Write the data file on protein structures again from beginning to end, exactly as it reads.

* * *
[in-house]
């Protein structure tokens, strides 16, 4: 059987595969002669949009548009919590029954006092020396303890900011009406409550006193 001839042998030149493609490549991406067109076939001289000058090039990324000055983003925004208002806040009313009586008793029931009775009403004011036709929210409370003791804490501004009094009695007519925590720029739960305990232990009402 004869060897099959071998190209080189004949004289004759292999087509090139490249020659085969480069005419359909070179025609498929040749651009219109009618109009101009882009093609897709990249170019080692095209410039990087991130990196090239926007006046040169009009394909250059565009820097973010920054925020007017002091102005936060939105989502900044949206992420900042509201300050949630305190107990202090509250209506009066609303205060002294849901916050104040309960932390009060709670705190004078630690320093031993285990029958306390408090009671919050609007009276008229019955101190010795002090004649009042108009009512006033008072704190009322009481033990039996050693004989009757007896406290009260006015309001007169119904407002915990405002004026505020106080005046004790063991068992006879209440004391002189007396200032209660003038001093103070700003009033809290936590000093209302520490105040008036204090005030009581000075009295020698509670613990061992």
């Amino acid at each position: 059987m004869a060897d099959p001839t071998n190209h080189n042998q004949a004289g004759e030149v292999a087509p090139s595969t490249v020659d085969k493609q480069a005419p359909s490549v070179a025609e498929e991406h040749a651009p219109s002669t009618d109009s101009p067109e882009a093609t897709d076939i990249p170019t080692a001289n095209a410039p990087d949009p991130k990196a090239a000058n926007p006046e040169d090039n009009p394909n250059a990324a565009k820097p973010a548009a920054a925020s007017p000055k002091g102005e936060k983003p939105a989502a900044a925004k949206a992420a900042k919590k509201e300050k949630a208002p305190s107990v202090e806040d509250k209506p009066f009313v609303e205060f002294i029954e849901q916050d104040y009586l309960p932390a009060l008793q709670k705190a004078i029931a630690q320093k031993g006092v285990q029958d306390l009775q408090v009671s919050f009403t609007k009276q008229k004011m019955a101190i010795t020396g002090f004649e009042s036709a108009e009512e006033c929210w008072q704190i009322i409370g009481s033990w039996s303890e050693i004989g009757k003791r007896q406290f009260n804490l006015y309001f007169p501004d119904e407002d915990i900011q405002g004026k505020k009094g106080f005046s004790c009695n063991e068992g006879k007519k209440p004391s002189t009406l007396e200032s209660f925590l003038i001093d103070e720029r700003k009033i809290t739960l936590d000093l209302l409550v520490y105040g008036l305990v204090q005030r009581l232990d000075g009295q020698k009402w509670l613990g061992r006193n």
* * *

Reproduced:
[in-house]
């Protein structure tokens, strides 16, 4: 059987595969002669949009548009919590029954006092020396303890900011009406409550006193 001839042998030149493609490549991406067109076939001289000058090039990324000055983003925004208002806040009313009586008793029931009775009403004011036709929210409370003791804490501004009094009695007519925590720029739960305990232990009402 004869060897099959071998190209080189004949004289004759292999087509090139490249020659085969480069005419359909070179025609498929040749651009219109009618109009101009882009093609897709990249170019080692095209410039990087991130990196090239926007006046040169009009394909250059565009820097973010920054925020007017002091102005936060939105989502900044949206992420900042509201300050949630305190107990202090509250209506009066609303205060002294849901916050104040309960932390009060709670705190004078630690320093031993285990029958306390408090009671919050609007009276008229019955101190010795002090004649009042108009009512006033008072704190009322009481033990039996050693004989009757007896406290009260006015309001007169119904407002915990405002004026505020106080005046004790063991068992006879209440004391002189007396200032209660003038001093103070700003009033809290936590000093209302520490105040008036204090005030009581000075009295020698509670613990061992």
């Amino acid at each position: 059987m004869a060897d099959p001839t071998n190209h080189n042998q004949a004289g004759e030149v292999a087509p090139s595969t490249v020659d085969k493609q480069a005419p359909s490549v070179a025609e498929e991406h040749a651009p219109s002669t009618d109009s101009p067109e882009a093609t897709d076939i990249p170019t080692a001289n095209a410039p990087d949009p991130k990196a090239a000058n926007p006046e040169d090039n009009p394909n250059a990324a565009k820097p973010a548009a920054a925020s007017p000055k002091g102005e936060k983003p939105a989502a900044a925004k949206a992420a900042k919590k509201e300050k949630a208002p305190s107990v202090e806040d509250k209506p009066f009313v609303e205060f002294i029954e849901q916050d104040y009586l309960p932390a009060l008793q709670k705190a004078i029931a630690q320093k031993g006092v285990q029958d306390l009775q408090v009671s919050f009403t609007k009276q008229k004011m019955a101190i010795t020396g002090f004649e009042s036709a108009e009512e006033c929210w008072q704190i009322i409370g009481s033990w039996s303890e050693i004989g009757k003791r007896q406290f009260n804490l006015y309001f007169p501004d119904e407002d915990i900011q405002g004026k505020k009094g106080f005046s004790c009695n063991e068992g006879k007519k209440p004391s002189t009406l007396e200032s209660f925590l003038i001093d103070e720029r700003k009033i809290t739960l936590d000093l209302l409550v520490y105040g008036l305990v204090q005030r009581l232990d000075g009295q020698k009402w509670l613990g061992r006193n």